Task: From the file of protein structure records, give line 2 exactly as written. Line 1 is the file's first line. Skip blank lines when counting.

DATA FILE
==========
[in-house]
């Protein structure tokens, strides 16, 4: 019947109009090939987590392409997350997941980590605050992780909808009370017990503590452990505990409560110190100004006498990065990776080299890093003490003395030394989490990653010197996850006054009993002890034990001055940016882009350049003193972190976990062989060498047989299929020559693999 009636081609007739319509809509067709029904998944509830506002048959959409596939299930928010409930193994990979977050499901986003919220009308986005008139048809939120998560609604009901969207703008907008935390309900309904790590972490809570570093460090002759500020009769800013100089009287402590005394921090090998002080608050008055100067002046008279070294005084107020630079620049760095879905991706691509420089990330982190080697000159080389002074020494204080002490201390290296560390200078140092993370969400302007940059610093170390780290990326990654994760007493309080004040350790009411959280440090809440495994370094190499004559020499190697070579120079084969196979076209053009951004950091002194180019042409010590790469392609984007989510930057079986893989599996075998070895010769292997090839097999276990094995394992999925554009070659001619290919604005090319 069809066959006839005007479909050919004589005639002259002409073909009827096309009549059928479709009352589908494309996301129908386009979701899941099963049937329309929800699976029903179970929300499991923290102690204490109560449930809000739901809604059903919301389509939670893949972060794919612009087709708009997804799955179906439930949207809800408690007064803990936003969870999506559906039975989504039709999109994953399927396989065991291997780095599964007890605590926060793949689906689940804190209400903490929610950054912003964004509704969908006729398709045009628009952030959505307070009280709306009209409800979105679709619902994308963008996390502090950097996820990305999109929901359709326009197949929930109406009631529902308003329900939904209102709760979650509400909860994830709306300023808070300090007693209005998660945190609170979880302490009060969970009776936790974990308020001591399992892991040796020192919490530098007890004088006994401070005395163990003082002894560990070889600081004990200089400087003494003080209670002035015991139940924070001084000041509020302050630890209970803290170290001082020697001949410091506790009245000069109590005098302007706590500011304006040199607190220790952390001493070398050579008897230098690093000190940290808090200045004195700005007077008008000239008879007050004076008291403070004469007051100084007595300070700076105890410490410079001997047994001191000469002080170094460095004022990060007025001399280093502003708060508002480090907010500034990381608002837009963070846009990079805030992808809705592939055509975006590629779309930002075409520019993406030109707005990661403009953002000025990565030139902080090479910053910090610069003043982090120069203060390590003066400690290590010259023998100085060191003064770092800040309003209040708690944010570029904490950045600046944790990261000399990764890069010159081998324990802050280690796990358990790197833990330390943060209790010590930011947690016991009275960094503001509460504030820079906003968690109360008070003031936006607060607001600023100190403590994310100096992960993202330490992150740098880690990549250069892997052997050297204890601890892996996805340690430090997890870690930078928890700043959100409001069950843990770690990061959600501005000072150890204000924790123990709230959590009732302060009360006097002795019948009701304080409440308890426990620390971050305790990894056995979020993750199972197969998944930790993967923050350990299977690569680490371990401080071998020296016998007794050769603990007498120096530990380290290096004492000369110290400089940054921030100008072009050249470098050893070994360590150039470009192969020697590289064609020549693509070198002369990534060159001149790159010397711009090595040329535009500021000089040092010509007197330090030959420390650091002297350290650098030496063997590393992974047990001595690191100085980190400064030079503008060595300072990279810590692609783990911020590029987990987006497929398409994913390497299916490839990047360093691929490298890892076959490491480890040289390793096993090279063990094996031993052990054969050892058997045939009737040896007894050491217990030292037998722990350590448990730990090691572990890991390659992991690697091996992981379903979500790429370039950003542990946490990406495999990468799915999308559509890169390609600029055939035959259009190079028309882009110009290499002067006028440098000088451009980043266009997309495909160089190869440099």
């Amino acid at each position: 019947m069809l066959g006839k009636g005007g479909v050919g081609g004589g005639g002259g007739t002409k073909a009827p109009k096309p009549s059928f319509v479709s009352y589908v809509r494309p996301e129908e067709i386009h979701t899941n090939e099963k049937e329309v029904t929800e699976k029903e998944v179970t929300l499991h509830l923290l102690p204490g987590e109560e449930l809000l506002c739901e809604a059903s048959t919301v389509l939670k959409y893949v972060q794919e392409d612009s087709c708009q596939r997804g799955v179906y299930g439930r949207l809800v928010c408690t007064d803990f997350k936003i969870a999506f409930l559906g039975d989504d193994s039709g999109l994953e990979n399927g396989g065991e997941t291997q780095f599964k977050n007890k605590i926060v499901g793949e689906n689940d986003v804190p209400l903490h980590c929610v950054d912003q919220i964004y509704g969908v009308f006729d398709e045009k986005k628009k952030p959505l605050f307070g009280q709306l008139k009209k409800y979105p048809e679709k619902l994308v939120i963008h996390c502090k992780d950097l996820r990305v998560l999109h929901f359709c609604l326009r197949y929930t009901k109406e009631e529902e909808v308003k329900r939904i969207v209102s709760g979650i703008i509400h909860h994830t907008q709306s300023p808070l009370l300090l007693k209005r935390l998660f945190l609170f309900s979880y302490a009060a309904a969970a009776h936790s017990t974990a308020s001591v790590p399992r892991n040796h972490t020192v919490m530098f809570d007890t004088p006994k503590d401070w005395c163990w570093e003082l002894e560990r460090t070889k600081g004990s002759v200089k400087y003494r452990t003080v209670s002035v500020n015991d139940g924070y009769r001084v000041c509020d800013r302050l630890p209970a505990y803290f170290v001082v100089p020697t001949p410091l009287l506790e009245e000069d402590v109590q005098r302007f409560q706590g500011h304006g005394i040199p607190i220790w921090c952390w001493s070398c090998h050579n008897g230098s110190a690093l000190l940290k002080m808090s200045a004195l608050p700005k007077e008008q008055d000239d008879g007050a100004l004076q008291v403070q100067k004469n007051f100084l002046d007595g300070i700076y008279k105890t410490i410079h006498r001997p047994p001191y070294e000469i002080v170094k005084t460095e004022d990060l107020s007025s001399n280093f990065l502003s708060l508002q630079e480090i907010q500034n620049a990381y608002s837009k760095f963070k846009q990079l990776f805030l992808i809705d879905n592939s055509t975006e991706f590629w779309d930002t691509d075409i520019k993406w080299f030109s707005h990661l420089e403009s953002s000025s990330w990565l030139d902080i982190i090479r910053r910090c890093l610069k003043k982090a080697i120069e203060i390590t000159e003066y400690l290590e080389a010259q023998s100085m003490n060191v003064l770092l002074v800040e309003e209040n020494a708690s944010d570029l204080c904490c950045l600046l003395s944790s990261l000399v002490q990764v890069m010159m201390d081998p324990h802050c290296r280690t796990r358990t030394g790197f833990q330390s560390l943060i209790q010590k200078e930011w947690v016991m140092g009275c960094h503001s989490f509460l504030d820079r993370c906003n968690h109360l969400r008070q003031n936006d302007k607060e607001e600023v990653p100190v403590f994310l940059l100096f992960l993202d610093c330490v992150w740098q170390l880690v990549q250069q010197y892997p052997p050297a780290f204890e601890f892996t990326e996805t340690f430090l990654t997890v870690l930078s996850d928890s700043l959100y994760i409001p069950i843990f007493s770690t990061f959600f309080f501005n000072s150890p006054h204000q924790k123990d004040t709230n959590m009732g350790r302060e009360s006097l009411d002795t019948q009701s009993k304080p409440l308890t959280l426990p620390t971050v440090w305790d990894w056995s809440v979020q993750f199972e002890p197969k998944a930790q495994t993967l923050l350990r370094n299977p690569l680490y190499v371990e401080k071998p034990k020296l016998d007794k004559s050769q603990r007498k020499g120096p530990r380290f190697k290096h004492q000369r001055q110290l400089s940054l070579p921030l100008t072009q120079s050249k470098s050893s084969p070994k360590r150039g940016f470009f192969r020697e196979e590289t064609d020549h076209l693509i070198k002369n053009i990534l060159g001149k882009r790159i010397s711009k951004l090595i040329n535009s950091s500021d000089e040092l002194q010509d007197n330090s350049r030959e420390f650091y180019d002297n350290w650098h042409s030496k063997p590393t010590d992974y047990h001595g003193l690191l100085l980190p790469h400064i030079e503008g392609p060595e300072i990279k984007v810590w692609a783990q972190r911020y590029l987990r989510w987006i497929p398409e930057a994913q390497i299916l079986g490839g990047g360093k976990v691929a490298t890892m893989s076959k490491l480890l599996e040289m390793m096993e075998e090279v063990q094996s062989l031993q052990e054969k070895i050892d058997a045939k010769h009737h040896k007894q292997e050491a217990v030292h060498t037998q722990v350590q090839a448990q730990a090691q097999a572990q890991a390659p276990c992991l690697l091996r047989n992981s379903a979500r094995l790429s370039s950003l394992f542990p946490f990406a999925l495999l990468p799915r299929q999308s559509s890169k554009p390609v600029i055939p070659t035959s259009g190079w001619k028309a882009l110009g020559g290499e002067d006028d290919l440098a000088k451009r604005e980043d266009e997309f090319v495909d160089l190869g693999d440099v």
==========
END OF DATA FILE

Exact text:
């Protein structure tokens, strides 16, 4: 019947109009090939987590392409997350997941980590605050992780909808009370017990503590452990505990409560110190100004006498990065990776080299890093003490003395030394989490990653010197996850006054009993002890034990001055940016882009350049003193972190976990062989060498047989299929020559693999 009636081609007739319509809509067709029904998944509830506002048959959409596939299930928010409930193994990979977050499901986003919220009308986005008139048809939120998560609604009901969207703008907008935390309900309904790590972490809570570093460090002759500020009769800013100089009287402590005394921090090998002080608050008055100067002046008279070294005084107020630079620049760095879905991706691509420089990330982190080697000159080389002074020494204080002490201390290296560390200078140092993370969400302007940059610093170390780290990326990654994760007493309080004040350790009411959280440090809440495994370094190499004559020499190697070579120079084969196979076209053009951004950091002194180019042409010590790469392609984007989510930057079986893989599996075998070895010769292997090839097999276990094995394992999925554009070659001619290919604005090319 069809066959006839005007479909050919004589005639002259002409073909009827096309009549059928479709009352589908494309996301129908386009979701899941099963049937329309929800699976029903179970929300499991923290102690204490109560449930809000739901809604059903919301389509939670893949972060794919612009087709708009997804799955179906439930949207809800408690007064803990936003969870999506559906039975989504039709999109994953399927396989065991291997780095599964007890605590926060793949689906689940804190209400903490929610950054912003964004509704969908006729398709045009628009952030959505307070009280709306009209409800979105679709619902994308963008996390502090950097996820990305999109929901359709326009197949929930109406009631529902308003329900939904209102709760979650509400909860994830709306300023808070300090007693209005998660945190609170979880302490009060969970009776936790974990308020001591399992892991040796020192919490530098007890004088006994401070005395163990003082002894560990070889600081004990200089400087003494003080209670002035015991139940924070001084000041509020302050630890209970803290170290001082020697001949410091506790009245000069109590005098302007706590500011304006040199607190220790952390001493070398050579008897230098690093000190940290808090200045004195700005007077008008000239008879007050004076008291403070004469007051100084007595300070700076105890410490410079001997047994001191000469002080170094460095004022990060007025001399280093502003708060508002480090907010500034990381608002837009963070846009990079805030992808809705592939055509975006590629779309930002075409520019993406030109707005990661403009953002000025990565030139902080090479910053910090610069003043982090120069203060390590003066400690290590010259023998100085060191003064770092800040309003209040708690944010570029904490950045600046944790990261000399990764890069010159081998324990802050280690796990358990790197833990330390943060209790010590930011947690016991009275960094503001509460504030820079906003968690109360008070003031936006607060607001600023100190403590994310100096992960993202330490992150740098880690990549250069892997052997050297204890601890892996996805340690430090997890870690930078928890700043959100409001069950843990770690990061959600501005000072150890204000924790123990709230959590009732302060009360006097002795019948009701304080409440308890426990620390971050305790990894056995979020993750199972197969998944930790993967923050350990299977690569680490371990401080071998020296016998007794050769603990007498120096530990380290290096004492000369110290400089940054921030100008072009050249470098050893070994360590150039470009192969020697590289064609020549693509070198002369990534060159001149790159010397711009090595040329535009500021000089040092010509007197330090030959420390650091002297350290650098030496063997590393992974047990001595690191100085980190400064030079503008060595300072990279810590692609783990911020590029987990987006497929398409994913390497299916490839990047360093691929490298890892076959490491480890040289390793096993090279063990094996031993052990054969050892058997045939009737040896007894050491217990030292037998722990350590448990730990090691572990890991390659992991690697091996992981379903979500790429370039950003542990946490990406495999990468799915999308559509890169390609600029055939035959259009190079028309882009110009290499002067006028440098000088451009980043266009997309495909160089190869440099």